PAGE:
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10-15-2011, 11:03 AM   #1
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Need Help Understanding Focus Points

Ok, I've had my K5 now for about 3 weeks, and just love this DSLR. Can't think of anything to add to it except 16:9 aspect ratio when shooting stills using liveview. My big question is why do many people beg for more focus points? I always leave my focus on spot, and just point to what I want in focus. I find this method works great. Seems like moving the focus point all around the screen takes a lot of time. Is there something I'm not understanding here?


Last edited by Tony3d; 09-03-2015 at 06:18 PM.
10-15-2011, 11:25 AM   #2
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The thing with a thousand focus points is that the camera sort of get a low resolution image of focus information. Thus, in theory, you can aim at something moving and let the AF track that something while it moves across the screen.
10-15-2011, 12:13 PM   #3
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QuoteOriginally posted by Tony3d Quote
Ok, I've had my K5 now for about 3 weeks, and just love this DSLR. Can't think of anything to add to it except 16:9 aspect ratio when shooting stills using liveview. My big question is why do many people beg for more focus points? I always leave my focus on spot, and just point to what I want in focus. I find this method works great. Seems like moving the focus point all around the screen takes a lot of time. Is there something I'm not understanding here?
I do the same thing. If you want to try and track a moving object, set your drive mode to continuous with AF-S, and the camera will only take a photo when it detects focus. Works for me (most of the time).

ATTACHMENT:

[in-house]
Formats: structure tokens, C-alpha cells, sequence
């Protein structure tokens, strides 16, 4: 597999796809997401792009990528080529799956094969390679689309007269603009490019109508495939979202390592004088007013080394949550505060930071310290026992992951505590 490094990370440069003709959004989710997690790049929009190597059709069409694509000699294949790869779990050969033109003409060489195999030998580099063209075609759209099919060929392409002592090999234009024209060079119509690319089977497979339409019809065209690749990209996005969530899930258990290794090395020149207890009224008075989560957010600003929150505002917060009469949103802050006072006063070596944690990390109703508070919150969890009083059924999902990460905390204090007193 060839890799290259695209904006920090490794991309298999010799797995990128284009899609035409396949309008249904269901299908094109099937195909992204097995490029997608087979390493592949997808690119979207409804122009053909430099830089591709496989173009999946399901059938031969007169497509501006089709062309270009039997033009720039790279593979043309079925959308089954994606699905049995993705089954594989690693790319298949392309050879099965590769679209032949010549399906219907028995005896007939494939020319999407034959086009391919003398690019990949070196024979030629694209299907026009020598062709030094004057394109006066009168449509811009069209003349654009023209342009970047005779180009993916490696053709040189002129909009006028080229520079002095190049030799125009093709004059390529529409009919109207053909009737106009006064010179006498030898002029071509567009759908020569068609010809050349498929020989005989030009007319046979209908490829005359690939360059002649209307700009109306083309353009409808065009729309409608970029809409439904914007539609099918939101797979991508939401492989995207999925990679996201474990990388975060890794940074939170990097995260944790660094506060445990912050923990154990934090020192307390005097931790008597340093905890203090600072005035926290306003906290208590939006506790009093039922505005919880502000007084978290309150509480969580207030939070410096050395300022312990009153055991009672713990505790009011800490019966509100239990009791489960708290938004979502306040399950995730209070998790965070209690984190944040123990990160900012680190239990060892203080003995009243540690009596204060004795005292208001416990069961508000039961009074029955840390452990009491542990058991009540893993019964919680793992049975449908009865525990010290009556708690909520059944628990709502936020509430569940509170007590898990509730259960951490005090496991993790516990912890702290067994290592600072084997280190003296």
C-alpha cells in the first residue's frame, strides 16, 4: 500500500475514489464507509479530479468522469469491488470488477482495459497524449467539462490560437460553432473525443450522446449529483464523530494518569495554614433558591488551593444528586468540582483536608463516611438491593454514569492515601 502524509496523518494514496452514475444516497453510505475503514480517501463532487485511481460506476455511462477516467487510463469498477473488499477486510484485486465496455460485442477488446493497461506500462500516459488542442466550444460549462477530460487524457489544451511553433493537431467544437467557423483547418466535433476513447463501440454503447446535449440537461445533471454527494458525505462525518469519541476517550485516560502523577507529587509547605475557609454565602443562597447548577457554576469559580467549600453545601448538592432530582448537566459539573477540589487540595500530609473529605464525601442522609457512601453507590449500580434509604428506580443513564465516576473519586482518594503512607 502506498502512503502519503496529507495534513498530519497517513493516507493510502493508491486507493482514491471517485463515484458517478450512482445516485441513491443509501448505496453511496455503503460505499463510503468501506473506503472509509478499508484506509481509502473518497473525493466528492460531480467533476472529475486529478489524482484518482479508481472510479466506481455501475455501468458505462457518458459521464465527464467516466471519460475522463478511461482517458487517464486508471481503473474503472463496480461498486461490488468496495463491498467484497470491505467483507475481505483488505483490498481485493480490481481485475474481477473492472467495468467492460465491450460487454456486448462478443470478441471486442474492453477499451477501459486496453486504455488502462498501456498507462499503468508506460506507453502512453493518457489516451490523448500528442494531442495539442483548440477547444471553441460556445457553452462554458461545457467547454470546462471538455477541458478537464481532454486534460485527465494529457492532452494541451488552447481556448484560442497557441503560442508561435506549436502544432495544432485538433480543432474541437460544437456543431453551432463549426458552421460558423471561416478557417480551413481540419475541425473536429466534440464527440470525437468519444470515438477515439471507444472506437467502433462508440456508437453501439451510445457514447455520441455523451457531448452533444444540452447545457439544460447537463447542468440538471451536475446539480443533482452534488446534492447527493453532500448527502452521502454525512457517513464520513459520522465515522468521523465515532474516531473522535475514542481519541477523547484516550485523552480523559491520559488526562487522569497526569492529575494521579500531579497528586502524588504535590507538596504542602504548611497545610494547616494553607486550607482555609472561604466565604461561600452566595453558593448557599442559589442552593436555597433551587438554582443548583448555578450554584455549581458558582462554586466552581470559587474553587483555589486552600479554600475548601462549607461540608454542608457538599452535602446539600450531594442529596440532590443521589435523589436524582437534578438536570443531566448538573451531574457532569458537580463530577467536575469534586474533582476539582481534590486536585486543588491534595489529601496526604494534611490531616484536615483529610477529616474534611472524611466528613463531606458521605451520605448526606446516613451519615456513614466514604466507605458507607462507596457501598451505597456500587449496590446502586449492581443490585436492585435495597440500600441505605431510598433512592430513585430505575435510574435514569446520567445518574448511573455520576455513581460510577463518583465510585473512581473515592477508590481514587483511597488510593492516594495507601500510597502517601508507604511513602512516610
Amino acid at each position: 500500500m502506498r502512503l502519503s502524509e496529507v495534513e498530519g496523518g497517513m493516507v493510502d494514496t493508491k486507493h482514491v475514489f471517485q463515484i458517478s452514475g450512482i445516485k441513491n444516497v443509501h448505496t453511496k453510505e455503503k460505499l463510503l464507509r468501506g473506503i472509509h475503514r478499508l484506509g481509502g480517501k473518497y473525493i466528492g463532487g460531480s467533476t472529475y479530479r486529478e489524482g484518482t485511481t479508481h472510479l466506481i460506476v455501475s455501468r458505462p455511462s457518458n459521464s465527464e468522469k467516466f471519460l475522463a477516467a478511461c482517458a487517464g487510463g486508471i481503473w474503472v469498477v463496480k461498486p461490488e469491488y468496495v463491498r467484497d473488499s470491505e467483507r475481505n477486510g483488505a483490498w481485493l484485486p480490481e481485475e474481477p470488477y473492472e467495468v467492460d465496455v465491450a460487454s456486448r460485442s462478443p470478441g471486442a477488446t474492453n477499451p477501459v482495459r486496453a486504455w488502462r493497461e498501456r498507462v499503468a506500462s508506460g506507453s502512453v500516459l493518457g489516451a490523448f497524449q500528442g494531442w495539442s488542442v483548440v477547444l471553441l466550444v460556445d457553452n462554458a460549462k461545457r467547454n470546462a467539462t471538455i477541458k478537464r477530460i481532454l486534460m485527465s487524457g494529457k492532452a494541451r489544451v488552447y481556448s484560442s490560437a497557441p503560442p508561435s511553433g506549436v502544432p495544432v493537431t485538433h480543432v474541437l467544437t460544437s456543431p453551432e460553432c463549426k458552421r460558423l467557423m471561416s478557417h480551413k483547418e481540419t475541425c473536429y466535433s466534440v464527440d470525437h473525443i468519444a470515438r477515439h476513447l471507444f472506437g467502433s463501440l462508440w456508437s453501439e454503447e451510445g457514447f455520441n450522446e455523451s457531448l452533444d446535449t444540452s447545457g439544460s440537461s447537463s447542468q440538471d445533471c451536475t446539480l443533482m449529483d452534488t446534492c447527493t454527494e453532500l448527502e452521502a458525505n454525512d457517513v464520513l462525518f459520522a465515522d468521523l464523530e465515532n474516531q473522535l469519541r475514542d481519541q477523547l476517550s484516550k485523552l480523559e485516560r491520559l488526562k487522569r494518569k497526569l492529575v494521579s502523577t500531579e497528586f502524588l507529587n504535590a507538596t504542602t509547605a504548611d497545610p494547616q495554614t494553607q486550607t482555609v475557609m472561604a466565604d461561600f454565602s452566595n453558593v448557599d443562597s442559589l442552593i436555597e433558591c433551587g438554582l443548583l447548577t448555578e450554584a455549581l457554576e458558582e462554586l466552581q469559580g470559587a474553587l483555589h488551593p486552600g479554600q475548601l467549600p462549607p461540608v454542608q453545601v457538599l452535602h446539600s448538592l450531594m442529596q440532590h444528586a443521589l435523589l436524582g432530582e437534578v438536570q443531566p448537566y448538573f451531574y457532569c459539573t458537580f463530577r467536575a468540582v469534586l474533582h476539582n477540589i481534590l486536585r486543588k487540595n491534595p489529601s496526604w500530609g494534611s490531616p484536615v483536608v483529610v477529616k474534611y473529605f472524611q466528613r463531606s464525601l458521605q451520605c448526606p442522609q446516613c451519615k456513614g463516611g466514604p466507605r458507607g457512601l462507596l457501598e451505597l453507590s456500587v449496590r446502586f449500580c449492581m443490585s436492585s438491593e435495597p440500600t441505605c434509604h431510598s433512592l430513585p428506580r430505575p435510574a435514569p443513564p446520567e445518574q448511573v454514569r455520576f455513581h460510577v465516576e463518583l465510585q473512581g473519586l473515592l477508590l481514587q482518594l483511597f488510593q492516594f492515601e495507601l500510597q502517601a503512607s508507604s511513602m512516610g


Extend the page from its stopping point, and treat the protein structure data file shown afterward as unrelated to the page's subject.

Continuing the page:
QuoteOriginally posted by Gimbal Quote
The thing with a thousand focus points is that the camera sort of get a low resolution image of focus information. Thus, in theory, you can aim at something moving and let the AF track that something while it moves across the screen.
That would imply that the Pentax dSLRs have the ability to track focus. In my experience, it's dismal to non-existent at best.

10-15-2011, 02:51 PM   #4
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If you are using a tripod it might be handy to be able to move the focus point rather than the camera. Also at close focus distances, you can introduce focus error because the edge of the frame is proportionately noticeably further away than the center. I also use center almost exclusively.

10-15-2011, 04:01 PM   #5
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Yep, me too. Using several AF points gets in the way more often than not.
10-16-2011, 01:04 AM   #6
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QuoteOriginally posted by JeffJS Quote
That would imply that the Pentax dSLRs have the ability to track focus. In my experience, it's dismal to non-existent at best.

Not really, aren't we talking about why some people want more focus points?
That is, in the future.
The current models have the number of points they have.